Pfc. Jessica Lynch: Raped by her Iraqi captors

By Les Kinsolving

On the day of the announcement of the capture of Pfc. Jessica Lynch by Iraqis, I was the only member of the White House Press Corps to ask (then) Presidential Press Secretary Ari Fleischer a question about possible rape.

I asked why Commander in Chief George Bush allows women military and naval personnel into combat zones, when both of the two female U.S. prisoners of war during Desert Storm were gang-raped.

Mr. Fleischer was angry while answering. And he punished me. Ari refused during the next five daily White House news briefings to answer any of my questions.

Other than this, he was a pleasure to deal with. I am currently trying to reach the now extensively traveling and lecturing Fleischer – to offer him a chance to apologize!

On the far more serious side, there should be a major congressional investigation of the U.S. Army’s public relations – and their 228-day cover-up of what really happened to Jessica Lynch.

Her authorized biography “I Am a Soldier, Too” reports Lynch’s medical records indicate she was anally raped. “The records do not tell whether her captors assaulted her almost lifeless, broken body after she was lifted from the wreckage, or if they assaulted her and then broke her bones into splinters until she was almost dead,” the New York Daily News quotes from the book.

Elaine Donnelly of the Center for Military Readiness has pressed the Pentagon for such details to no avail.

“I’m kind of surprised that the news of rape is coming out so late. We should have learned about this sooner. I suspect Lynch was brutalized after hearing reports that her dog tags were found on the nightstand of one of Saddam Hussein’s Fedayeen fighters,” Donnelly said.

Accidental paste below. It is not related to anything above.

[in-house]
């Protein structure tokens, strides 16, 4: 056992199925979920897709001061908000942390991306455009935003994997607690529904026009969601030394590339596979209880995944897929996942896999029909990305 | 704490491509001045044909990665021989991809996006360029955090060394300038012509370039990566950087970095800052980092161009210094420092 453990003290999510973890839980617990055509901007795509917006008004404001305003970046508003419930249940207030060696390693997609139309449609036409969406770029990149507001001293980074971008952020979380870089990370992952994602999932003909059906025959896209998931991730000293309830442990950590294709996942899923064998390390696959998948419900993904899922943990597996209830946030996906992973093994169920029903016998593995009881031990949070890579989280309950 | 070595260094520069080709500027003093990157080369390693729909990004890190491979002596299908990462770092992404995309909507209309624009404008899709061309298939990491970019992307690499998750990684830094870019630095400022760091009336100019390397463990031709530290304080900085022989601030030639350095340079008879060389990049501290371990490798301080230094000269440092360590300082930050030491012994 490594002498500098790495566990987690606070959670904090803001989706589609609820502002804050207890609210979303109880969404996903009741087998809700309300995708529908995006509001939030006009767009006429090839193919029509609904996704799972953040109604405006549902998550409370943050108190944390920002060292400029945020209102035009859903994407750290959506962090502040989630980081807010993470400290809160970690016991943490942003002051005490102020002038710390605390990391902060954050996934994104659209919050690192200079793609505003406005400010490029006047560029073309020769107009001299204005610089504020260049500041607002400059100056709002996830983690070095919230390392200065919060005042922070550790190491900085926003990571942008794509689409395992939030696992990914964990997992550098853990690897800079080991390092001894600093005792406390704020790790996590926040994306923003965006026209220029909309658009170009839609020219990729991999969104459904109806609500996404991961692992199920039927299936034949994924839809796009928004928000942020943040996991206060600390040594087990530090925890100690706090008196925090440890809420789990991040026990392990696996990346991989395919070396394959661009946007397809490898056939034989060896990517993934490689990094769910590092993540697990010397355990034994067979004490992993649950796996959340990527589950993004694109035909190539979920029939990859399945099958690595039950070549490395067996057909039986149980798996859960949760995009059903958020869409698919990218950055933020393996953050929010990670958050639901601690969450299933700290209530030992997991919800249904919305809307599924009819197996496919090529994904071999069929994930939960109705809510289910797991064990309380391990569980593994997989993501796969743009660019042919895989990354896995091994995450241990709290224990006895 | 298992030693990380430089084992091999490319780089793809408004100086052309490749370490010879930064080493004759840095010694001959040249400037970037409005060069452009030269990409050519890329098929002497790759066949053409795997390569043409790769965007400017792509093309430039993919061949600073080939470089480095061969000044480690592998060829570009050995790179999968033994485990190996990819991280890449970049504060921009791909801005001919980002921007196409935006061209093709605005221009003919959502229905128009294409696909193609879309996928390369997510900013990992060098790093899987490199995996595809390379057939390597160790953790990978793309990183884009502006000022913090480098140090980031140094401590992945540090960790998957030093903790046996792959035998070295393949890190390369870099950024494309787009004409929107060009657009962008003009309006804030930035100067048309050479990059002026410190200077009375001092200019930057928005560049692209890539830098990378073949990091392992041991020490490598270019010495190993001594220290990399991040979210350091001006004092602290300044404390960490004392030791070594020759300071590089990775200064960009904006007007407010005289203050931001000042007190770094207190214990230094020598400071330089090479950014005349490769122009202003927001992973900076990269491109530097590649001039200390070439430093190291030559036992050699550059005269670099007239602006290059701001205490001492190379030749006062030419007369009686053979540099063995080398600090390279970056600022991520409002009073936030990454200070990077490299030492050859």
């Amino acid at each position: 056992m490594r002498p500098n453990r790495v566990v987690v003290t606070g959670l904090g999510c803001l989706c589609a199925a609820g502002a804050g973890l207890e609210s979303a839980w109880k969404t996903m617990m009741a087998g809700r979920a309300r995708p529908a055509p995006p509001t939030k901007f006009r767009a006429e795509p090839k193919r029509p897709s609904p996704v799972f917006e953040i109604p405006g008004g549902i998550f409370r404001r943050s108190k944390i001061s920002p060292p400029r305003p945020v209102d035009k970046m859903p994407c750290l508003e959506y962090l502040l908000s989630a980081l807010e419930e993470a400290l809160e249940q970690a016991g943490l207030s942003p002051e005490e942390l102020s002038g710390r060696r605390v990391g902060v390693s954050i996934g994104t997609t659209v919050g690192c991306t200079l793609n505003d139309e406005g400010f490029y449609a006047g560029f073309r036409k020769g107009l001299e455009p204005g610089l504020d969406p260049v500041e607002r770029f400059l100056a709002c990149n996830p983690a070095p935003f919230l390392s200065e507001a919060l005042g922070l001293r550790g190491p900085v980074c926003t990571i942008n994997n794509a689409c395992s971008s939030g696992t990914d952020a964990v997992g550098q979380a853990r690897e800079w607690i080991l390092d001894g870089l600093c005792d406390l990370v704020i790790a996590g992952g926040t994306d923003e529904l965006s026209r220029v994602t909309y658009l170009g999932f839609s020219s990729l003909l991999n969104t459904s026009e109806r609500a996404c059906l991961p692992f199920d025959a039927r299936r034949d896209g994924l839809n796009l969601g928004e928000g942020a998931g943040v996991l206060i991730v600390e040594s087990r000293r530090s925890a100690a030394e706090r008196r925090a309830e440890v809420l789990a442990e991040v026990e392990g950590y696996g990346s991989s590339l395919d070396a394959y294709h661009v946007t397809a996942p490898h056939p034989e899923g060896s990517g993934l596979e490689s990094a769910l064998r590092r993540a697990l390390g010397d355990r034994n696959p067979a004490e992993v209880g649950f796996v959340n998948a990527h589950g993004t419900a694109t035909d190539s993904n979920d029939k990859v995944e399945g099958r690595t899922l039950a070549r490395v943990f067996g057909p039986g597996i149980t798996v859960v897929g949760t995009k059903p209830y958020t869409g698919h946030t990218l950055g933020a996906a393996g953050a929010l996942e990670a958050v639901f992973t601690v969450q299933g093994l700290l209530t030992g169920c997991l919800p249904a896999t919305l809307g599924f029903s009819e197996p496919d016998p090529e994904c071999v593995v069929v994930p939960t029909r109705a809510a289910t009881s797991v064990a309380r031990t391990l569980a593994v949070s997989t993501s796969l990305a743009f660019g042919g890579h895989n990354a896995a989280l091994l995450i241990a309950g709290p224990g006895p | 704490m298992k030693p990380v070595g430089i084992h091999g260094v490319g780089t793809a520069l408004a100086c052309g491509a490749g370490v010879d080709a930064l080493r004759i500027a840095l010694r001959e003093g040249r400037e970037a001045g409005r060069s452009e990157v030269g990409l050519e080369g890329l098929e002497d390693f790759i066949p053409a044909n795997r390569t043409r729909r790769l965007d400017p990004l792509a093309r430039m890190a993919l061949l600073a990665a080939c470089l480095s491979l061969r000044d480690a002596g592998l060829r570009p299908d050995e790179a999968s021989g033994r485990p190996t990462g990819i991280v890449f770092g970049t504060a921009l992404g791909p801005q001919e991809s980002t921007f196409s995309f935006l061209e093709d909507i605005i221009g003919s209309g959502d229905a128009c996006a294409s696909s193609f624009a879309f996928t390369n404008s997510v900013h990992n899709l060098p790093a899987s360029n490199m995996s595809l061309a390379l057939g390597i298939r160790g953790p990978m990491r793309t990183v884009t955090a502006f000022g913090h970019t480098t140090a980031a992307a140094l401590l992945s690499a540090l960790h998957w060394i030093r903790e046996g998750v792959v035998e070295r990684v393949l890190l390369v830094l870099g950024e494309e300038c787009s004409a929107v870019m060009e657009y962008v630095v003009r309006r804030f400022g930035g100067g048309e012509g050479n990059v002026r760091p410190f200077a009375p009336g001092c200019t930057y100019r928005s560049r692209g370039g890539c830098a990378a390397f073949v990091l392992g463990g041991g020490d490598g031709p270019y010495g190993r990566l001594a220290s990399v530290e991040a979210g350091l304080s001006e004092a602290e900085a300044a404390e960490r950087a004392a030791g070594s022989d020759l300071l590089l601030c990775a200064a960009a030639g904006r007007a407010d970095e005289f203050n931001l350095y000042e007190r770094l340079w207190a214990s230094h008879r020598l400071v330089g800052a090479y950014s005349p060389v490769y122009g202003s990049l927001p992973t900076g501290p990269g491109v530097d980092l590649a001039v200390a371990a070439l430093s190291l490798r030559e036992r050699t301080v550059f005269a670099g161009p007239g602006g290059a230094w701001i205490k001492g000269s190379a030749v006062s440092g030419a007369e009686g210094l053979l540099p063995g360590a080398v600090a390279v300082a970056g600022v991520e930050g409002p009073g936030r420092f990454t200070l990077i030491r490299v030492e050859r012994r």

Donnelly has called on Commander in Chief Bush to give direction to the Pentagon on rolling back Clinton-era policies such as females serving in combat roles, gender quotas, co-ed basic training, the deployment of single mothers and pregnant servicewomen and “overly generous pregnancy policies that subsidize and therefore increase single parenthood.”

WorldNetDaily has reported that the Washington Post, citing an unnamed Pentagon official, erroneously reported Lynch “sustained multiple gunshot wounds” and also was stabbed while she “fought fiercely and shot several enemy soldiers … firing her weapon until she ran out of ammunition.” The paper quoted this official as describing her as “fighting to the death.”

Nearly two weeks after its initial report, the Post essentially retracted this story, this time quoting a physician at the Iraqi hospital in Nasiriyah as saying Lynch had sustained a head injury and arm and leg fractures, but “there were no bullets or shrapnel or anything like that.”

In her book, Lynch sets the record straight, saying she never fired a shot because her M-16 jammed.

“I didn’t kill nobody,” she said.

Donnelly argues that once Lynch was captured, she became a public figure plastered all over TV sets around the world. She stresses that the issue of whether war crimes have been committed against U.S. soldiers carries policy implications.

“If the Pentagon puts a happy face on the situation and describes her injuries as only being broken bones, they’re not being honest with the American public and with women recruits.”

And that is why the Pentagon needs to be cleaned out of all feminist fanatics who have so desperately pushed to get women in combat. Commander in Chief Bush should order all women out of all combat zones.